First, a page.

Asahi, the owner of beer giant Carlton & United Breweries, made headlines recently when it re-wrote its supply chain arrangements so it could source 90 per cent of its malting barley direct from growers in New South Wales and Victoria.

This means Asahi will now source 40,000 tonnes of barley direct from seven growers in southern New South Wales with northern New South Wales growers expected to sign on before this year’s harvest.

A further 40,000 tonnes is also being sourced through 30 Victorian growers.

Asahi Beverages Group Chief Brewer, Jaideep Chandrasekharan, said this gives the brewer clear oversight into the production process of the barley used.

It also means Asahi can track provenance – an increasingly in-demand attribute that consumers are more often wanting to know about.

“Barley malt is the heart and soul of beer and has a defining influence on the taste, colour, aroma and foam. Australian malting barley is of the highest quality and sourcing it direct from farmers is an important change for our national operations and also the dozens of farmers we’ll purchase from,” Mr Chandrasekharan said.

“Under the old model the grains we purchased generally weren’t segregated but this program allows us to track the provenance of barley used to brew our major beers and gives us direct relationships with more farmers.”

Brewers and barley: from little things big things grow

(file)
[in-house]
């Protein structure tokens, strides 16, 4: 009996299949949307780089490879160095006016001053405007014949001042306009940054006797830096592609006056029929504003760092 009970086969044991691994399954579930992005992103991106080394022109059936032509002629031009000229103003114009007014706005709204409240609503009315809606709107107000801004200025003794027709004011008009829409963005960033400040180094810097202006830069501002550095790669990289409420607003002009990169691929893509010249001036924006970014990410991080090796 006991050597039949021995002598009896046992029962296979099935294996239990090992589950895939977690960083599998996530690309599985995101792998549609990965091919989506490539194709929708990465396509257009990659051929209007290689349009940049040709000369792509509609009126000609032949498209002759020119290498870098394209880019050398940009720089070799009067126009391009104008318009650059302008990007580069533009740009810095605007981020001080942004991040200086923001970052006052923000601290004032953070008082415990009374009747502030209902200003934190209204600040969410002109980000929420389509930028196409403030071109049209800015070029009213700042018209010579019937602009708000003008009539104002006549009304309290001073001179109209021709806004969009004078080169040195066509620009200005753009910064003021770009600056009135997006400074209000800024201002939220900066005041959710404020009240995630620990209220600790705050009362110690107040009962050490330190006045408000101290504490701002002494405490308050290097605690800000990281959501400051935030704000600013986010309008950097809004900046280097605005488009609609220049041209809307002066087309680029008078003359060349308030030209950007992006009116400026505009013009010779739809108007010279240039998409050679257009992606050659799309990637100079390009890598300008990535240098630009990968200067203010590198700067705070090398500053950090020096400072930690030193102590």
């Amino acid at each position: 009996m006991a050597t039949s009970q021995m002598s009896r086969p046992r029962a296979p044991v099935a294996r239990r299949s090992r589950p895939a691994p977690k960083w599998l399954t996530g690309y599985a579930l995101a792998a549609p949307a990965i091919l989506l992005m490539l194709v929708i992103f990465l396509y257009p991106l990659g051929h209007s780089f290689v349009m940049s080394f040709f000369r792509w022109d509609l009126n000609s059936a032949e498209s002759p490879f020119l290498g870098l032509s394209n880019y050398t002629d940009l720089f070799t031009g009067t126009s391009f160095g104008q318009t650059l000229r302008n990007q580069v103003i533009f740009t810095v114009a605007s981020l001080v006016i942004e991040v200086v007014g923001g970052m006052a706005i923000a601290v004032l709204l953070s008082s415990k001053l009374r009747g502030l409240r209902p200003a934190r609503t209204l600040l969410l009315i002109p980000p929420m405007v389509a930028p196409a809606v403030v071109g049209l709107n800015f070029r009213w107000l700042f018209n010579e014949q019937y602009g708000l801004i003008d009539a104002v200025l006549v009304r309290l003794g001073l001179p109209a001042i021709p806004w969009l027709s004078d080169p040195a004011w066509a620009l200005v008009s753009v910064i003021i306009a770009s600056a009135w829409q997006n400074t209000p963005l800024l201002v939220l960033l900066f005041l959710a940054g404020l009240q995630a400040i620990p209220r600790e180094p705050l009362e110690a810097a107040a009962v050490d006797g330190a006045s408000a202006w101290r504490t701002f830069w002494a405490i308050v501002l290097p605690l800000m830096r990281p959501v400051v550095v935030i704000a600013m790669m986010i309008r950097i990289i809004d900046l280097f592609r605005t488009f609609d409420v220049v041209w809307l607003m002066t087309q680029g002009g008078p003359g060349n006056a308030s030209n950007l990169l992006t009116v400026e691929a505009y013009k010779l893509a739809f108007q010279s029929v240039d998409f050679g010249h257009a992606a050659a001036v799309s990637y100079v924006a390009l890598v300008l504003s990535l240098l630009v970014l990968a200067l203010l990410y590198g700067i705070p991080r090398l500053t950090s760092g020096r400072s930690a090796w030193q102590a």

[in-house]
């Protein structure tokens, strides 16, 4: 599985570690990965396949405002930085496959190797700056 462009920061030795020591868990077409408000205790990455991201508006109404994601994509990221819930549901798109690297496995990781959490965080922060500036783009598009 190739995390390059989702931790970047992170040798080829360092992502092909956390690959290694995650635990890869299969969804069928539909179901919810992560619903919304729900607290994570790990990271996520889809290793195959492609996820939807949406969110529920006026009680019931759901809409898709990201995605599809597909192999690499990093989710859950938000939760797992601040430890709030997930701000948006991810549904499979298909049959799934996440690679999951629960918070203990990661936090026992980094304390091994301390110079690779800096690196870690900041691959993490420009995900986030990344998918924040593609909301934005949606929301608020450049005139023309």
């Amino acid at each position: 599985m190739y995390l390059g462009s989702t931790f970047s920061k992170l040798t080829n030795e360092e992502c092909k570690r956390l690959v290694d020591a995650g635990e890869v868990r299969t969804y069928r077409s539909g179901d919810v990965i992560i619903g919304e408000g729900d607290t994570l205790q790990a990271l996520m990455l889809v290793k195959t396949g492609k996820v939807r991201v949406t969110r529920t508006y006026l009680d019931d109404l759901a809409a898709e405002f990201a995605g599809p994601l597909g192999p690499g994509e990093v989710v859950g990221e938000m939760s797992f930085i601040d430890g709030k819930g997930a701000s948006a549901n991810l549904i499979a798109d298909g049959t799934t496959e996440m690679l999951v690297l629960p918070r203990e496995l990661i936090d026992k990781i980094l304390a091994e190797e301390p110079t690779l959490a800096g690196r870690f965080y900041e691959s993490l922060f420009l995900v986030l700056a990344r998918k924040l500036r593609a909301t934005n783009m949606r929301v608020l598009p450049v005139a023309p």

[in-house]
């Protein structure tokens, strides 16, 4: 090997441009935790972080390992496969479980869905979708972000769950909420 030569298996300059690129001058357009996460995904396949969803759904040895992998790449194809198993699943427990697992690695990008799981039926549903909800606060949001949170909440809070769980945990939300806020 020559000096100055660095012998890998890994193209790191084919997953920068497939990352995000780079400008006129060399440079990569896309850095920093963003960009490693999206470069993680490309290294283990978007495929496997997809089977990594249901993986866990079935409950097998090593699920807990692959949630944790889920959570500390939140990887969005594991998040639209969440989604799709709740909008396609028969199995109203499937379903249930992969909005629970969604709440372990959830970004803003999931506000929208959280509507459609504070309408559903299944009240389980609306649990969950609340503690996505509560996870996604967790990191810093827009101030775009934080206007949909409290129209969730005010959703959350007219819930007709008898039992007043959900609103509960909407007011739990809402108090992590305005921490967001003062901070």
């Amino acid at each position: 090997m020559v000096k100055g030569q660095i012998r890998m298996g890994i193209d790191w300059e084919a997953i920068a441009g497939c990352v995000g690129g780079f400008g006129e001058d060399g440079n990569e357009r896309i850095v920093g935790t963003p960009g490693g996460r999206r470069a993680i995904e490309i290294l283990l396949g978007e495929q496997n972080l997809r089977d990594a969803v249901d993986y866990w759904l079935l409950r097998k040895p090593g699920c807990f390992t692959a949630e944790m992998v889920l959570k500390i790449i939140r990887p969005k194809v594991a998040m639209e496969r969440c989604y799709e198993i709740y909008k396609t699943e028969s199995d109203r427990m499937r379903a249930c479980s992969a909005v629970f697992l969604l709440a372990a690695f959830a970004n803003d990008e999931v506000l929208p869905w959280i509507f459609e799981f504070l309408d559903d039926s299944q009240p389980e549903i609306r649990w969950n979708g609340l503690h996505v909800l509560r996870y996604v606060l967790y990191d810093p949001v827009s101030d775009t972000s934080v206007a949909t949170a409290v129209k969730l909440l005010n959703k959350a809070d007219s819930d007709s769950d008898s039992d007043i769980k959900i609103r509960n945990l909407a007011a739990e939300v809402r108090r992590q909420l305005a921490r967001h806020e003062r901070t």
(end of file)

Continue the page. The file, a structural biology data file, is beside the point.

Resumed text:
Similar supply chain models are also happening in the premium small batch craft beer end of town with Riverina barley producers, Chris and Samantha Greenwood of Coleambally, reaping the rewards.

Organic barley grower Chris Greenwood of Coleambally in the Riverina supplies premium malting barley direct to craft breweries in Sydney, increasing the connection between brewers and barley growers.

The trend looks set to grow with Independent Brewers Association General Manager, Kylie Lethbridge, telling The Muster the sector has grown exponentially since 2016 with over 600 craft breweries tipping $1.93 billion annually into the national economy.

As this market develops, barley growers are increasingly working with brewers to grow certain varieties with specific flavour profiles which in turn means they can attract a premium price for their product.

This also puts the farmer front and centre in the brewer’s story, a win for community awareness about food and fibre production and the brewer.

Once such brewer is Sydney’s Batch Brewing Company, which sells its beers through two cellar doors in Marrickville as well as through a network of bars, pubs and bottle shops across New South Wales.

Each year Batch Brewing Company buys about 150 tonnes of premium malting barley direct from the Greenwoods and has it malted at Voyager Craft Malt in nearby Barellan. The barley is segregated and malted separately giving it 100 per cent traceability back to the Greenwood’s farm.

Checking out the grain: barley grower Chris Greenwood, Andrew Fineran of Batch Brewing Co. and Voyager Craft and Malt founder Stuart Whytcross assess the grains.

Batch Brewing co-founder, Andrew Fineran, says his relationship with the Greenwoods is crucial to his beer. This even extended to him helping out with the recent harvest and it could also be said he watches the rainfall in Coleambally as closely as the Greenwoods do.

“Going down for harvest meant I was able to harvest some of the organic barley that we are now brewing with, which is very cool,” Mr Fineran told The Muster.